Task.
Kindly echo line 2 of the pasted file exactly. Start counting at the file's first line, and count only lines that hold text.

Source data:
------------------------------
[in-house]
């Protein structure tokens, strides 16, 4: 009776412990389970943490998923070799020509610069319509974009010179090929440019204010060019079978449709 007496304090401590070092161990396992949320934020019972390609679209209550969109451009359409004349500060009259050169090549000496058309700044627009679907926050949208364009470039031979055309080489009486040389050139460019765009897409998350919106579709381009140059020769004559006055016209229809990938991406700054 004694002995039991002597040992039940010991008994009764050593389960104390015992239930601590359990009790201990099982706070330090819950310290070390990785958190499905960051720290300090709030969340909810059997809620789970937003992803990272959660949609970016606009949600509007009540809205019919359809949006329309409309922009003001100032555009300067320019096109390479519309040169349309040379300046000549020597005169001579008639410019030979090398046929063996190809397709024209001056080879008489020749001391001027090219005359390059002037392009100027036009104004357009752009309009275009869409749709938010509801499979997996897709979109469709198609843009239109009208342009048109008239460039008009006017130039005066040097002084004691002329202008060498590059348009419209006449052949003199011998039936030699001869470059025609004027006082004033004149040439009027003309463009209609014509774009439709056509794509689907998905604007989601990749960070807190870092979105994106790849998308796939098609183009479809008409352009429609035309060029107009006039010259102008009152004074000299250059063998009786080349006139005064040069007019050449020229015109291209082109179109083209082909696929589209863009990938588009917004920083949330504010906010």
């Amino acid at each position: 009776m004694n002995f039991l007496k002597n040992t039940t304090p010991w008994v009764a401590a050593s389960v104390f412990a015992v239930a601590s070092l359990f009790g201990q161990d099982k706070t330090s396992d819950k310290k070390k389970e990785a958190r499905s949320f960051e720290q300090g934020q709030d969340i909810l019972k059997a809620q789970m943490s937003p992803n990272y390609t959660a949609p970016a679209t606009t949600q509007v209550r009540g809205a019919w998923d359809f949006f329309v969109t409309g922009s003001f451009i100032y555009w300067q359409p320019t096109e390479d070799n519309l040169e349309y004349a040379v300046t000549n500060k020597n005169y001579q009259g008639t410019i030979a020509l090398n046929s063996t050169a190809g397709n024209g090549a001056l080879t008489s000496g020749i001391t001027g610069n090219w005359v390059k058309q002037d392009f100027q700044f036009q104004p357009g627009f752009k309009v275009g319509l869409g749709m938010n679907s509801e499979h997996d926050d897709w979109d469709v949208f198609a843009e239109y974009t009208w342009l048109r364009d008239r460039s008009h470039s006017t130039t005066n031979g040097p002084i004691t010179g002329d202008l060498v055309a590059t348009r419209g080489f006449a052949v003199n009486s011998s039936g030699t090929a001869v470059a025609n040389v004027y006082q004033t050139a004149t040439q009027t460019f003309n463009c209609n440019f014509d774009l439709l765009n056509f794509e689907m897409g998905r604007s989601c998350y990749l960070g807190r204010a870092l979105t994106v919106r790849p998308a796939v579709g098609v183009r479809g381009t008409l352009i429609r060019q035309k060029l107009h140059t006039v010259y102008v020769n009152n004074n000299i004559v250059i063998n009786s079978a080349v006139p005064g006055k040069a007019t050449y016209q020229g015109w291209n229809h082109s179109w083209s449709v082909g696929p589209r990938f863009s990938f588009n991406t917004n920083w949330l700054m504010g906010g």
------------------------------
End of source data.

């Protein structure tokens, strides 16, 4: 009776412990389970943490998923070799020509610069319509974009010179090929440019204010060019079978449709 007496304090401590070092161990396992949320934020019972390609679209209550969109451009359409004349500060009259050169090549000496058309700044627009679907926050949208364009470039031979055309080489009486040389050139460019765009897409998350919106579709381009140059020769004559006055016209229809990938991406700054 004694002995039991002597040992039940010991008994009764050593389960104390015992239930601590359990009790201990099982706070330090819950310290070390990785958190499905960051720290300090709030969340909810059997809620789970937003992803990272959660949609970016606009949600509007009540809205019919359809949006329309409309922009003001100032555009300067320019096109390479519309040169349309040379300046000549020597005169001579008639410019030979090398046929063996190809397709024209001056080879008489020749001391001027090219005359390059002037392009100027036009104004357009752009309009275009869409749709938010509801499979997996897709979109469709198609843009239109009208342009048109008239460039008009006017130039005066040097002084004691002329202008060498590059348009419209006449052949003199011998039936030699001869470059025609004027006082004033004149040439009027003309463009209609014509774009439709056509794509689907998905604007989601990749960070807190870092979105994106790849998308796939098609183009479809008409352009429609035309060029107009006039010259102008009152004074000299250059063998009786080349006139005064040069007019050449020229015109291209082109179109083209082909696929589209863009990938588009917004920083949330504010906010």